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Clin Transl Oncol. 2018 Mar;20(3):402-410. doi: 10.1007/s12094-017-1727-x. Epub 2017 Aug 3.

Infrastructure and equipment for radiation oncology in the Spanish National Health System: analysis of external beam radiotherapy 2015-2020.

Author information

1
Department of Radiation Oncology, Hospital Ruber Internacional, Calle de la Masó, 38, 28034, Madrid, Spain. arodriguez@ruberinternacional.es.
2
Department of Radiation Oncology, Hospital de la Esperanza, Parc de Salut Mar, Barcelona, Spain.
3
Universitat Pompeu Fabra, San José de la Montaña 12, 08024, Barcelona, Spain.
4
Facultad de Medicina, Universidad Francisco de Vitoria, Ctra Pozuelo-Majadahonda km 1.800, Pozuelo de Alarcón, 28223, Madrid, Spain.
5
Department of Radiation Oncology, ERESA Hospital General Universitario, Calle de la Casa Misericordia 12, 46014, Valencia, Spain.
6
Department of Radiation Oncology, Hospital Universitario de La Paz, Paseo de la Castellana 261, 28046, Madrid, Spain.
7
Department of Radiation Oncology, Hospital Quirón Zaragoza, Paseo Mariano Renovales, 50006, Saragossa, Spain.
8
Department of Radiation Oncology, Hospital Universitario Doce de Octubre, Avda de Córdoba s/n, 28041, Madrid, Spain.
9
Department of Radiation Oncology, Consorcio Hospitalario Provincial de Castellón, Avda del Dr Clará 19, 12002, Castellón, Spain.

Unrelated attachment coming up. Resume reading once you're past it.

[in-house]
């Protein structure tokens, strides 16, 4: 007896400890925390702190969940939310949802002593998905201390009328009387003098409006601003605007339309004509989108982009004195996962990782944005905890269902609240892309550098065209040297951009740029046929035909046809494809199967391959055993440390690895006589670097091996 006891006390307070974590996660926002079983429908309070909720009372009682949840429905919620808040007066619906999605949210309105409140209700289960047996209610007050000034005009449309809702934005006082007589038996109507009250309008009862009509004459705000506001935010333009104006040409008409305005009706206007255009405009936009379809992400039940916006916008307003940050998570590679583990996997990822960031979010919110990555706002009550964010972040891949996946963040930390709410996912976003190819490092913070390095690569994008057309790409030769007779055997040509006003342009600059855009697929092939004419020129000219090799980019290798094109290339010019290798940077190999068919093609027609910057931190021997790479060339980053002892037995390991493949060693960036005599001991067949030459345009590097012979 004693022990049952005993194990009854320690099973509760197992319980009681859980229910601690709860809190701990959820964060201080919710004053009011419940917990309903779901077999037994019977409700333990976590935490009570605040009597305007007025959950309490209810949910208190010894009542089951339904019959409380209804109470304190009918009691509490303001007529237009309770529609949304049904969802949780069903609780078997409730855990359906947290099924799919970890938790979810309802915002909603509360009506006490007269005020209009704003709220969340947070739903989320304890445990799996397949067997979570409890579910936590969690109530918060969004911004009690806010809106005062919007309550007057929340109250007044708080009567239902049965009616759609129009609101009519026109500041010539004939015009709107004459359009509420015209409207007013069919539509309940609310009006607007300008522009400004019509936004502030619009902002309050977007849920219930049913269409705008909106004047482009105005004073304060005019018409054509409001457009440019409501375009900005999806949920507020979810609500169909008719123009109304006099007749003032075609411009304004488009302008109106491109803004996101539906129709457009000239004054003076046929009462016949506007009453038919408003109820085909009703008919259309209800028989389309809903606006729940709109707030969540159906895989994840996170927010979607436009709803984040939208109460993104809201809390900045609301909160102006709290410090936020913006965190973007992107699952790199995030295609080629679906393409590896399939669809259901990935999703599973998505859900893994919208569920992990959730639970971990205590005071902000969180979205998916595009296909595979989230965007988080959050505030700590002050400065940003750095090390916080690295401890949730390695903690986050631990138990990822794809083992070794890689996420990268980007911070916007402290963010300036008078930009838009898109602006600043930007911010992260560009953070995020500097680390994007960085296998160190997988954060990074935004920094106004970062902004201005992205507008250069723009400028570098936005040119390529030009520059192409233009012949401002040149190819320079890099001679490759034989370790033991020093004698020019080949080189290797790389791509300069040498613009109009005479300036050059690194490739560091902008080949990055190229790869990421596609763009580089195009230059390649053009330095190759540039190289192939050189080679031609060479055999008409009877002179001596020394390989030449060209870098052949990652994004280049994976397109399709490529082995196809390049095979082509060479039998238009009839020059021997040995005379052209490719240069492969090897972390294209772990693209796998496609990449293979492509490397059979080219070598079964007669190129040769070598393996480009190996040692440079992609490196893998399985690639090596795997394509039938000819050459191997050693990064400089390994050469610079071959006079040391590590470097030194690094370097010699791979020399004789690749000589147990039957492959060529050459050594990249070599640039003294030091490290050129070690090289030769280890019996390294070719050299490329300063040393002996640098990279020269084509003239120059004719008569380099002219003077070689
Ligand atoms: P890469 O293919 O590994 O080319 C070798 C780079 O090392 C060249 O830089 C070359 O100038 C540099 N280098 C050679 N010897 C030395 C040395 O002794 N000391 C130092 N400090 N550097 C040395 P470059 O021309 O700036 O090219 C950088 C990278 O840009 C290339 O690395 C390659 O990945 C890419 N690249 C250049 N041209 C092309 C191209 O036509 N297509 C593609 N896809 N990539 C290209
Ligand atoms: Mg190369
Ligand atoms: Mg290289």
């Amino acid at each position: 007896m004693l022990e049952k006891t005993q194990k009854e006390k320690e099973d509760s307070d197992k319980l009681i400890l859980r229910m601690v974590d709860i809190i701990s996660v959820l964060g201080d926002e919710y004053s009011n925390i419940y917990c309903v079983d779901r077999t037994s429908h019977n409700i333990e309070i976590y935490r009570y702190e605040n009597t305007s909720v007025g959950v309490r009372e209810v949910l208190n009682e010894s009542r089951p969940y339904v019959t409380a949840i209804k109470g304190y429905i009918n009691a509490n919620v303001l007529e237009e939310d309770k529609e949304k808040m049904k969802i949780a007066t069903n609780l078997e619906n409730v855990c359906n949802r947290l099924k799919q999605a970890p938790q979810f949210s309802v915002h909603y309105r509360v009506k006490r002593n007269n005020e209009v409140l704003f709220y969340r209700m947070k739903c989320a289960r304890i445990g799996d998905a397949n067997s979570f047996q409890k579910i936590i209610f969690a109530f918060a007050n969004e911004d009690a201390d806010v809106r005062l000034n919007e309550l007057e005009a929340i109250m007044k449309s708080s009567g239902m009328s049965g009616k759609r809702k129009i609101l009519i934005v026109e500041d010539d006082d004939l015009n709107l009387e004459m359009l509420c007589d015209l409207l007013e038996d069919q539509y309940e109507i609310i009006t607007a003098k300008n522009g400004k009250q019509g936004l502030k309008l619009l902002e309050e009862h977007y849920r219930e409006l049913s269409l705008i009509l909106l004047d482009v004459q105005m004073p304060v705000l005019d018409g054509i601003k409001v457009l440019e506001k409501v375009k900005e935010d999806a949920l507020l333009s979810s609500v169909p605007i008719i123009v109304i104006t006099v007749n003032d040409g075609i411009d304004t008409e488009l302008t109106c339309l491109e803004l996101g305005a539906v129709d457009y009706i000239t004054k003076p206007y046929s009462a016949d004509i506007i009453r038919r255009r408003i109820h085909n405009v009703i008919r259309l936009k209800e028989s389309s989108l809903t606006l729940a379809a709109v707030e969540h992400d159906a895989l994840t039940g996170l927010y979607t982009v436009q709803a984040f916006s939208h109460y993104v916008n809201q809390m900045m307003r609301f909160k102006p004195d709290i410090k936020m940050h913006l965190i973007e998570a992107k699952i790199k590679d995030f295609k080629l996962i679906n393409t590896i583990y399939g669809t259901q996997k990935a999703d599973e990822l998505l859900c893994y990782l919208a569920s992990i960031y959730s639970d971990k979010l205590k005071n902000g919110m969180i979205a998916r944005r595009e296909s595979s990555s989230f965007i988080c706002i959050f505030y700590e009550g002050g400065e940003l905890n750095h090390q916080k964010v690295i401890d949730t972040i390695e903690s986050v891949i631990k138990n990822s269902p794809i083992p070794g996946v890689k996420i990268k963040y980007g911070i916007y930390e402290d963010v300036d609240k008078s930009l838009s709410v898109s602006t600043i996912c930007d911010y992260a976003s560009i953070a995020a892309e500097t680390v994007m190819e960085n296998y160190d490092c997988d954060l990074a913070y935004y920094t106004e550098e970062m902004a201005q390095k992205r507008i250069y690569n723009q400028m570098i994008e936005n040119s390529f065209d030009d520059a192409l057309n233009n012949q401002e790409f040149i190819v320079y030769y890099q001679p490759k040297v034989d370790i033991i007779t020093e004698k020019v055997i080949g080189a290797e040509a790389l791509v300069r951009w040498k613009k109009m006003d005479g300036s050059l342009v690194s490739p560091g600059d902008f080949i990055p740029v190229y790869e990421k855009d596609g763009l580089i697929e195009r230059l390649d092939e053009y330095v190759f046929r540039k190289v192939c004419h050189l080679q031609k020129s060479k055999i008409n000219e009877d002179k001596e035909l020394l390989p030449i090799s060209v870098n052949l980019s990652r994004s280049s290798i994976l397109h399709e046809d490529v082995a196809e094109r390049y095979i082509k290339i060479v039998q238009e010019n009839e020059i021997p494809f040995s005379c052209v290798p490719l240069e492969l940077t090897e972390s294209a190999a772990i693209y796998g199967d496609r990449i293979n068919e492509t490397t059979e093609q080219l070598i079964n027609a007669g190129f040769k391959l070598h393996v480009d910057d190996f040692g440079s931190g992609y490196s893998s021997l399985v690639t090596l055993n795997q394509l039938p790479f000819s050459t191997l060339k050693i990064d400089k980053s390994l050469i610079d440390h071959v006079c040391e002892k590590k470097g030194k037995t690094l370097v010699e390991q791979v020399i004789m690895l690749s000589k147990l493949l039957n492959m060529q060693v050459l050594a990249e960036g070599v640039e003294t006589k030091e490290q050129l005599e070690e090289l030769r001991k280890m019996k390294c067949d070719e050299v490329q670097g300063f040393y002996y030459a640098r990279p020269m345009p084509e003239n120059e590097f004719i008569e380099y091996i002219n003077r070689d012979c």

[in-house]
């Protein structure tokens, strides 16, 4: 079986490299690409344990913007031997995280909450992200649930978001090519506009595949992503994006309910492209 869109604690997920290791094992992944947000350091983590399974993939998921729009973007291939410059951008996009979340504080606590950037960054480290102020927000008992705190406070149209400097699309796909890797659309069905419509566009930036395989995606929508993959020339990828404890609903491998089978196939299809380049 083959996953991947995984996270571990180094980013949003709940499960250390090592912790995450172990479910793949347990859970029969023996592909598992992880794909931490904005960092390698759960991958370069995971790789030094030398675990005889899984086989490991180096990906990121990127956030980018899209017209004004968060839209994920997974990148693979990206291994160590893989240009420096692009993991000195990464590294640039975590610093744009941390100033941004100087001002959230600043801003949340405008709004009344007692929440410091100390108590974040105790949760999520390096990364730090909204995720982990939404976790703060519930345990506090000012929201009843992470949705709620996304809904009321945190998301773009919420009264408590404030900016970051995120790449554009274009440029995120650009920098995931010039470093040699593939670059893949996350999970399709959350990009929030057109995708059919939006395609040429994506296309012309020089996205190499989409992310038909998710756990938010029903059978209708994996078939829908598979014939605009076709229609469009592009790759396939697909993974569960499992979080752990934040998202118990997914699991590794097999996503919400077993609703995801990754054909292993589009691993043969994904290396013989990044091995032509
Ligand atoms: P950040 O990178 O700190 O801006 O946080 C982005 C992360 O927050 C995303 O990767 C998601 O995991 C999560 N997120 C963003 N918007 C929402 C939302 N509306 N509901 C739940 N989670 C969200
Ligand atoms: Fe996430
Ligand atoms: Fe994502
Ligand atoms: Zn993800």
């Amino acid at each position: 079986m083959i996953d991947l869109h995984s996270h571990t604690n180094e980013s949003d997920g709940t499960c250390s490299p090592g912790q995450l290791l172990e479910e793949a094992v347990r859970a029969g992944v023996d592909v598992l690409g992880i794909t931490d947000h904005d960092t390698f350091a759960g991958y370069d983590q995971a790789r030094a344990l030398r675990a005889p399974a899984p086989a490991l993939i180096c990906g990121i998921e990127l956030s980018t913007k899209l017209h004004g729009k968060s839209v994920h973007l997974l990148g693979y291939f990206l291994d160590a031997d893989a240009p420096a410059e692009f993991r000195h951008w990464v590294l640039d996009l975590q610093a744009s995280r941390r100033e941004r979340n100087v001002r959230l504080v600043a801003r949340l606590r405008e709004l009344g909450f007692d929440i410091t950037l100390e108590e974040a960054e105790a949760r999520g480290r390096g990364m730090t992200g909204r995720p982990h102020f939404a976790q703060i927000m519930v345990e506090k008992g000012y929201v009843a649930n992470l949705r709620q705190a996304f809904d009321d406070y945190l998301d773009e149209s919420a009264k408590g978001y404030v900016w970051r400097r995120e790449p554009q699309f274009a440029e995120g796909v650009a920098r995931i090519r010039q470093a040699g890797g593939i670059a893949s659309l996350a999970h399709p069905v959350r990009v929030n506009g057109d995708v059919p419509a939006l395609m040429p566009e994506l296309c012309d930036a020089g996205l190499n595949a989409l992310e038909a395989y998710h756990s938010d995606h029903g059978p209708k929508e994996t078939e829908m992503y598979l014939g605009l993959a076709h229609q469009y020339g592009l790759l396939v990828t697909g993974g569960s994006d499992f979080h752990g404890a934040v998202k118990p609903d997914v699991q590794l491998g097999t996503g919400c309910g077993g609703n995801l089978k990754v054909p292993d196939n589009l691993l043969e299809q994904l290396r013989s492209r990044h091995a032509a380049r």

10
Department of Radiation Oncology, Hospital Universitario Dr Negrín, Barranco de la Ballena s/n, 35010, Las Palmas de Gran Canaria, Spain.
11
Clinical Oncology, Universidad de Las Palmas, Las Palmas, Spain.

Abstract

PURPOSE:

Planning for radiation oncology requires reliable estimates of both demand for radiotherapy and availability of technological resources. This study compares radiotherapy resources in the 17 regions of the decentralised Spanish National Health System (SNHS).

MATERIALS AND METHODS:

The Sociedad Española de Oncología Radioterápica (SEOR) performed a cross-sectional survey of all Spanish radiation oncology services (ROS) in 2015. We collected data on SNHS radiotherapy units, recording the year of installation, specific features of linear accelerators (LINACs) and other treatment units, and radiotherapeutic techniques implemented by region. Any machine over 10 years old or lacking a multileaf collimator or portal imaging system was considered obsolete. We performed a k-means clustering analysis using the Hartigan-Wong method to test associations between the gross domestic regional product (GDRP), the number of LINACs per million population and the percentage of LINACs over 10 years old.

RESULTS:

The SNHS controls 72 (61%) of the 118 Spanish ROS and has 180 LINACs, or 72.5% of the total public and private resources. The mean rate of LINACs per million population is 3.9 for public ROS, and 42% (n = 75) of the public accelerators were obsolete in 2015: 61 due to age and 14 due to technological capability. There was considerable regional variation in terms of the number and technological capacity of radiotherapy units; correlation between GRDP and resource availability was moderate.

CONCLUSION:

Despite improvements, new investments are still needed to replace obsolete units and increase access to modern radiotherapy. Regular analysis of ROS in each Spanish region is the only strategy for monitoring progress in radiotherapy capacity.

KEYWORDS:

Radiation units obsolescence; Radiotherapy infrastructures; Spanish National Health System

PMID:
28776310
DOI:
10.1007/s12094-017-1727-x
[Indexed for MEDLINE]

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